Banned By The USGA, The Hook And Slice Golf Balls Significantly Improve Your Drive

Hook And Slice Golf BallsHook And Slice Golf Balls

A slice is the most common "oops" shot of amateur golfers. A hook shot will also land you deep in the rough or a hazard. With the Hook and Slice Golf Balls from Polara, you can improve your chances of driving the straight using a tried and true method...cheating.

That's right these Polara golf balls have been banned by the United States Golf Association. That was back in 1981. When these self-correcting golf balls first hit the market, they met all of the guidelines. Then the USGA created a "symmetry" rule that would outlaw the Polara Hook and Slice Golf Balls. The USGA settled with the creators of these balls and the ball was retired in 1985. 

Golf Ball PathsGolf Ball Paths

Now these Hook and Slice Golf Balls are making a comeback among recreational golfers. The USGA still doesn't think the ball is good for the game. However, those who back these balls maintain that if you continue to hit the ball in the woods and sand, then golf just isn't fun anymore. 

And it doesn't matter what the USGA thinks, the Polara balls are back on the market now and sales are growing. Polara makes four types of Hook and Slice balls, two of which are supposed to improve on your drive distance as well.

Each type of ball is guaranteed to self-correct at least 50% better than you would normally get with a regular ball. In fact, in robotic test trials, about 90% of the Polara Hook and Slice balls flew straight after being hit poorly on purpose.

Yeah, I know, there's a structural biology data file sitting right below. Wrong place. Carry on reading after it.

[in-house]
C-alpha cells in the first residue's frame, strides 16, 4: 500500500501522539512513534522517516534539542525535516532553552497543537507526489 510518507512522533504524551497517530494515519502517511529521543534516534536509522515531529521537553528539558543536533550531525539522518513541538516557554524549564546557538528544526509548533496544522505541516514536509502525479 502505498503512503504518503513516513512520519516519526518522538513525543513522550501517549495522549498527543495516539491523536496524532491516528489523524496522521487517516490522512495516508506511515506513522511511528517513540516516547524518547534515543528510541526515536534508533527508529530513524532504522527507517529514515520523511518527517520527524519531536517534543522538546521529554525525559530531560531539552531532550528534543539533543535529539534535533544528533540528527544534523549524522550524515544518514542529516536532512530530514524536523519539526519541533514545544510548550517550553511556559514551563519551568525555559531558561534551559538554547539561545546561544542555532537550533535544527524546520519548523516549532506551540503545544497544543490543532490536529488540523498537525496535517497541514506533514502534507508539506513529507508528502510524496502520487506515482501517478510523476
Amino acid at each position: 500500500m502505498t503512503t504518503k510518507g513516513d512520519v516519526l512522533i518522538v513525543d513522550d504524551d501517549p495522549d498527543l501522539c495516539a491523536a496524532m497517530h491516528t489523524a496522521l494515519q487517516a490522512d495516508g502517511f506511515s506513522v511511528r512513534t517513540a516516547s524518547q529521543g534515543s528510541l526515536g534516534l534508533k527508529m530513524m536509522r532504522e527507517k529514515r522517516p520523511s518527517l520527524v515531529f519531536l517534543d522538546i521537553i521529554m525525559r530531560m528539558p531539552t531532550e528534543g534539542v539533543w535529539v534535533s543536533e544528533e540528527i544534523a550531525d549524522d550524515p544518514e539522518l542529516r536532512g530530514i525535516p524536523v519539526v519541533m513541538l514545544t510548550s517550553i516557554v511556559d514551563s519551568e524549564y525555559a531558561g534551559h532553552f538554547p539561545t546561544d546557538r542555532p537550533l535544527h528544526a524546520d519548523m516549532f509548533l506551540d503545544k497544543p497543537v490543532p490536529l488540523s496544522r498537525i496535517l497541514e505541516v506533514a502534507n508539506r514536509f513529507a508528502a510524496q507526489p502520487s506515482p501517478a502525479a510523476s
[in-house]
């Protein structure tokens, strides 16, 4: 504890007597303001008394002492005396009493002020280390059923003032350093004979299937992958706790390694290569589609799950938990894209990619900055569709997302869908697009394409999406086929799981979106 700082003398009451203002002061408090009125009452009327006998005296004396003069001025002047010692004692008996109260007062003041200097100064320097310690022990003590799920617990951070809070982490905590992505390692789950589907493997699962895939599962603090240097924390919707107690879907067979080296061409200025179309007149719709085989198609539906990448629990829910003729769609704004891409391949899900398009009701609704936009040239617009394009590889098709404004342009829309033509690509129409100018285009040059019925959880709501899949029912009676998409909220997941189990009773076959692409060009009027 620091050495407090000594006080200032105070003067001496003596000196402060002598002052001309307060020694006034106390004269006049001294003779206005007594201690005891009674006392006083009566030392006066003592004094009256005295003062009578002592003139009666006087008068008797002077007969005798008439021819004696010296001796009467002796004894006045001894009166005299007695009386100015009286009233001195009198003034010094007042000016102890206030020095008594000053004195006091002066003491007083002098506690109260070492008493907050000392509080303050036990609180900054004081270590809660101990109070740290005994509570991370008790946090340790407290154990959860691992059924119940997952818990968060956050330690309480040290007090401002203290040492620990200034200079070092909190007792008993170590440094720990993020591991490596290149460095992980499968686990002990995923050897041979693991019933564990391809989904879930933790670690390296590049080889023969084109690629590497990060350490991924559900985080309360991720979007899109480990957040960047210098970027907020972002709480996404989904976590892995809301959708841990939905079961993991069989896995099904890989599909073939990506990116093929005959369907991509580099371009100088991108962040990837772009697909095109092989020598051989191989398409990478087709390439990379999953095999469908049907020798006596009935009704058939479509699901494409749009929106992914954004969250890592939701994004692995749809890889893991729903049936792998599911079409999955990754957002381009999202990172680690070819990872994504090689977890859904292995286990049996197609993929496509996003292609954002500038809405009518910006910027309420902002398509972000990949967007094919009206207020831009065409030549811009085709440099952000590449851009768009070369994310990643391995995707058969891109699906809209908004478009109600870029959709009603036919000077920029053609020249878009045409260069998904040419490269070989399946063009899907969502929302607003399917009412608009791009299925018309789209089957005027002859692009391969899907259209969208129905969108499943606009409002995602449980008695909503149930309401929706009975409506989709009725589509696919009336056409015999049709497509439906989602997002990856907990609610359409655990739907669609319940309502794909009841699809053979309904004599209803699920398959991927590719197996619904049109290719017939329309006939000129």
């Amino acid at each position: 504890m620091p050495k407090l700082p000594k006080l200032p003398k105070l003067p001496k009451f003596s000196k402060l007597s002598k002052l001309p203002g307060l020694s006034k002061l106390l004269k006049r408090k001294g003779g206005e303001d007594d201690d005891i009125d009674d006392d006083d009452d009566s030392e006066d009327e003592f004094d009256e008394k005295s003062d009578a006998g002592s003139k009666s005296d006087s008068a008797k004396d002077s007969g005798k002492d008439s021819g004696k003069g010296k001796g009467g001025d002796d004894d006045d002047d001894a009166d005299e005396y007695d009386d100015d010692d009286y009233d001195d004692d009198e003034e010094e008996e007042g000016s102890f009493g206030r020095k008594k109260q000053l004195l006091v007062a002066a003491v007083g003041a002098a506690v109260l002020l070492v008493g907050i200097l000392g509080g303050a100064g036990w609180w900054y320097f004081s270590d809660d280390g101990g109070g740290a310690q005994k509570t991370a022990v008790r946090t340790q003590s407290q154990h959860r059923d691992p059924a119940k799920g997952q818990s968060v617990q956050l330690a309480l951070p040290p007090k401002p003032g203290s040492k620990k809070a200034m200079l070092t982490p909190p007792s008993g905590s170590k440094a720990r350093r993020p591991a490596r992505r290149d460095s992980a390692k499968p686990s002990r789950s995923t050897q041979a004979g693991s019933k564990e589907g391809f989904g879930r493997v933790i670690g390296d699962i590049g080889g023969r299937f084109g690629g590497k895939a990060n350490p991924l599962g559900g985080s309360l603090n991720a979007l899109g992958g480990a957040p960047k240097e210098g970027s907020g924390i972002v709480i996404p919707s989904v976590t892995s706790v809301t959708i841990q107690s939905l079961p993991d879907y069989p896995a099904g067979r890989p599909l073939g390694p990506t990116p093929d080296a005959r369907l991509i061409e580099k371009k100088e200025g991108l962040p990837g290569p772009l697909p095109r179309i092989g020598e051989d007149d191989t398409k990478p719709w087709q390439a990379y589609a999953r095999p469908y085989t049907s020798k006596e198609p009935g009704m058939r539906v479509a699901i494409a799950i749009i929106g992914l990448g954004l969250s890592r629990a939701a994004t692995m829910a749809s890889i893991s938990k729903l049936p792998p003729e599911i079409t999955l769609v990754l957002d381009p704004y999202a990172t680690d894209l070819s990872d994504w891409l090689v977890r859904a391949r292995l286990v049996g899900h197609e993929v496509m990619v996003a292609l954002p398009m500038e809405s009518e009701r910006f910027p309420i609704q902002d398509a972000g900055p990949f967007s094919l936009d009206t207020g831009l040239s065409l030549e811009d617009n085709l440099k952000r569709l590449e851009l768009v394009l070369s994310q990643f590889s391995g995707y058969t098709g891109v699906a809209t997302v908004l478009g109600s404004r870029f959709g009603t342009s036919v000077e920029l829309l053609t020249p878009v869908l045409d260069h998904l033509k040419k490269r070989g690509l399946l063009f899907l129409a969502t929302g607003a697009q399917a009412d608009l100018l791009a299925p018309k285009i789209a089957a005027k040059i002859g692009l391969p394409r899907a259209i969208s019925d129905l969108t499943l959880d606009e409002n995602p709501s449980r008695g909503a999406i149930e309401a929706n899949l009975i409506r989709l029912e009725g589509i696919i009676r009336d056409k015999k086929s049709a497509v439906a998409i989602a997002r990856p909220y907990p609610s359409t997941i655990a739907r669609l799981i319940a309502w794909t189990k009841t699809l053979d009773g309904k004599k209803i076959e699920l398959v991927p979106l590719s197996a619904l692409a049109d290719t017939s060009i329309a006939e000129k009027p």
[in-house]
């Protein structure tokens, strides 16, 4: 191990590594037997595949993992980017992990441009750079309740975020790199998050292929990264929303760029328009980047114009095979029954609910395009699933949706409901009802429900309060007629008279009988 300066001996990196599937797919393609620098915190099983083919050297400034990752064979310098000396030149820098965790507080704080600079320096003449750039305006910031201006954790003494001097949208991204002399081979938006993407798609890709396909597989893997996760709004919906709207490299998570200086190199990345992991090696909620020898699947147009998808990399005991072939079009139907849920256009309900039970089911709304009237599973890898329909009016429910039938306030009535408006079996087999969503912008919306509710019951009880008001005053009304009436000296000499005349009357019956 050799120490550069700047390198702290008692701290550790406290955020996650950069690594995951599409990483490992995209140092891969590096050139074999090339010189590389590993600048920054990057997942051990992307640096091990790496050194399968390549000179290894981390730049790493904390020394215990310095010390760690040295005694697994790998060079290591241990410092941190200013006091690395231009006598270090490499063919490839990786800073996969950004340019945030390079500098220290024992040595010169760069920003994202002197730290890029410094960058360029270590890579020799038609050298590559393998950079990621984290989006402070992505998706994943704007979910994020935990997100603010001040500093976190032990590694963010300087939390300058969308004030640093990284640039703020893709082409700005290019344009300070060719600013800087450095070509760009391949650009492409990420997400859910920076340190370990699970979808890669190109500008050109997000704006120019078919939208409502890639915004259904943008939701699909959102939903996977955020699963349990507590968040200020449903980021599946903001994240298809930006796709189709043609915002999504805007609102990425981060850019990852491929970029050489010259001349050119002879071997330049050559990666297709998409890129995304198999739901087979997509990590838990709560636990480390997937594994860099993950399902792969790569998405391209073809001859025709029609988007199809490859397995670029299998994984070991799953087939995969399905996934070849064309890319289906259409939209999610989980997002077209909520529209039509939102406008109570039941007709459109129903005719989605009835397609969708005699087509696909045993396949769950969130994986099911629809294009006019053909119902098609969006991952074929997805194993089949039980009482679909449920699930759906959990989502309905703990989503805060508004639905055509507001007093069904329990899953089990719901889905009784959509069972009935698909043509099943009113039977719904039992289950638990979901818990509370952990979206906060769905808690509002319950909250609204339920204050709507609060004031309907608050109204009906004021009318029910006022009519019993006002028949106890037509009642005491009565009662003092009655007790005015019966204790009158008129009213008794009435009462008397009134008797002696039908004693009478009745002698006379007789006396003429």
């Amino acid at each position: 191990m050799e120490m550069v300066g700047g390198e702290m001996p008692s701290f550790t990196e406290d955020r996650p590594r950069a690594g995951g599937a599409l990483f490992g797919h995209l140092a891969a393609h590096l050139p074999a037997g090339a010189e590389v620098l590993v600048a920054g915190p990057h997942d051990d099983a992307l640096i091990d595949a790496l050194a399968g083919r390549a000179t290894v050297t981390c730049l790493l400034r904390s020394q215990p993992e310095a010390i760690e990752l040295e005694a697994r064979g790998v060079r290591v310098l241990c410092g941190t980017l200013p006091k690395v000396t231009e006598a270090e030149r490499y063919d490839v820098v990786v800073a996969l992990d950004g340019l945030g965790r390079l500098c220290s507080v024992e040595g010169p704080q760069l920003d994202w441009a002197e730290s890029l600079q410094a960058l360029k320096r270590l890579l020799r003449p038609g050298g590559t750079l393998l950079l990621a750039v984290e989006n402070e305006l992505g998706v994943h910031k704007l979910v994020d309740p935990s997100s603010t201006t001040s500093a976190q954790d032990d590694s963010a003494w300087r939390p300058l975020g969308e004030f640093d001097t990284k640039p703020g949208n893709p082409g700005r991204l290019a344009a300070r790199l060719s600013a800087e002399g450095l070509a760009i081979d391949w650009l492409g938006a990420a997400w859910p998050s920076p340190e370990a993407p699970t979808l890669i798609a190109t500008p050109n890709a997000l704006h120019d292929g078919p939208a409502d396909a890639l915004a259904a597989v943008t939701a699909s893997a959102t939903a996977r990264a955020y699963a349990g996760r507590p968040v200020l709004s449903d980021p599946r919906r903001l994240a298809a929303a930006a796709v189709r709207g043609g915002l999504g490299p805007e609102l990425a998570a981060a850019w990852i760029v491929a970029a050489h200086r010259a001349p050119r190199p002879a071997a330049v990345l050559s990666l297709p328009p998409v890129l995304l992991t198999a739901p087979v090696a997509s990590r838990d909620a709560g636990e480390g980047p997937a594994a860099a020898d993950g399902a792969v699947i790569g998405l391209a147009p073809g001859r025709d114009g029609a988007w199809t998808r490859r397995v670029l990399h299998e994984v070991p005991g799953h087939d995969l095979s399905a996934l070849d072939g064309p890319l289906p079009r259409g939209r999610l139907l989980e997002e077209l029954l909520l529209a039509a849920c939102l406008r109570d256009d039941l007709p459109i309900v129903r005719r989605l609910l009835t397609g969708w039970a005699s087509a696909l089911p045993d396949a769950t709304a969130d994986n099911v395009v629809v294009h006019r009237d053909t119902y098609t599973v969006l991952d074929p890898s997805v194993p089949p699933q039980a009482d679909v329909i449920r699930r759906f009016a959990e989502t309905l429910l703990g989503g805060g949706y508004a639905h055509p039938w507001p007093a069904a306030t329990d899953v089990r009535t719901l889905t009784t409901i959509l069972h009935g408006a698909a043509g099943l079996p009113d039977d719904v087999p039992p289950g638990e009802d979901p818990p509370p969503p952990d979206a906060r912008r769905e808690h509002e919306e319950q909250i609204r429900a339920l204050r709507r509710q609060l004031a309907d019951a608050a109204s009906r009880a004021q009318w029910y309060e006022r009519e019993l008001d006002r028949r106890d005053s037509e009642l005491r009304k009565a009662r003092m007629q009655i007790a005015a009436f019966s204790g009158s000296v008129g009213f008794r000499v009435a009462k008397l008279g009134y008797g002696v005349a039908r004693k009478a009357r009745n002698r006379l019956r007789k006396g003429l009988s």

Polara Golf Ball TechnologyPolara Golf Ball Technology

ThePolara balls' ability to self-correct is made possible by their dimple design. Along the equator of the ball, the dimples are shallow and truncated, which helps to reduce forward drag. The dimples on the sides of the ball are deeper and more numerous, which reduces side spin. 

To use the balls correctly, you have to get the dimples in the correct position. Polara balls have an arrow printed on them. Just point the arrow at your target to line up the ball correctly and then strike it. You'll find that your drives fly significantly straighter. 

Golfer Driving BallGolfer Driving Ball

Of course using these balls is the equivalent of lowering the basketball goal to eight feet or using bumpers while bowling. Sure it makes the game easier, and subsequently more fun, to some golfers with lower skill levels, but it undermines the competitive spirit of the game. Basketball goals are meant to be10 feet tall, the MLB uses wooden bats (instead of aluminum), there are gutters in bowling and golf balls are meant to wind up in the sand traps and trees when you strike them wrong. 

On the other hand, in a non-competitive game, there's nothing wrong with lowering a hoop so you can dunk or using a shaved bat to blast a baseball or using a jacked up golf ball to drive straighter. Using the Polara balls also makes the game faster, which means more money for clubs. If you're getting people through 18 holes in 3.5 hours instead of 5, then you can book more rounds.

These balls are perfect for the recreational golfer looking to save himself some headache and time. If you're interested in picking up a pack, you can check out Amazon's selection. They'll run you about $16-32 per dozen, depending on the variety you get, and that $16-32 is sure to improve your game.

Sources: Amazon, Polara, Fox News and Golfsmith

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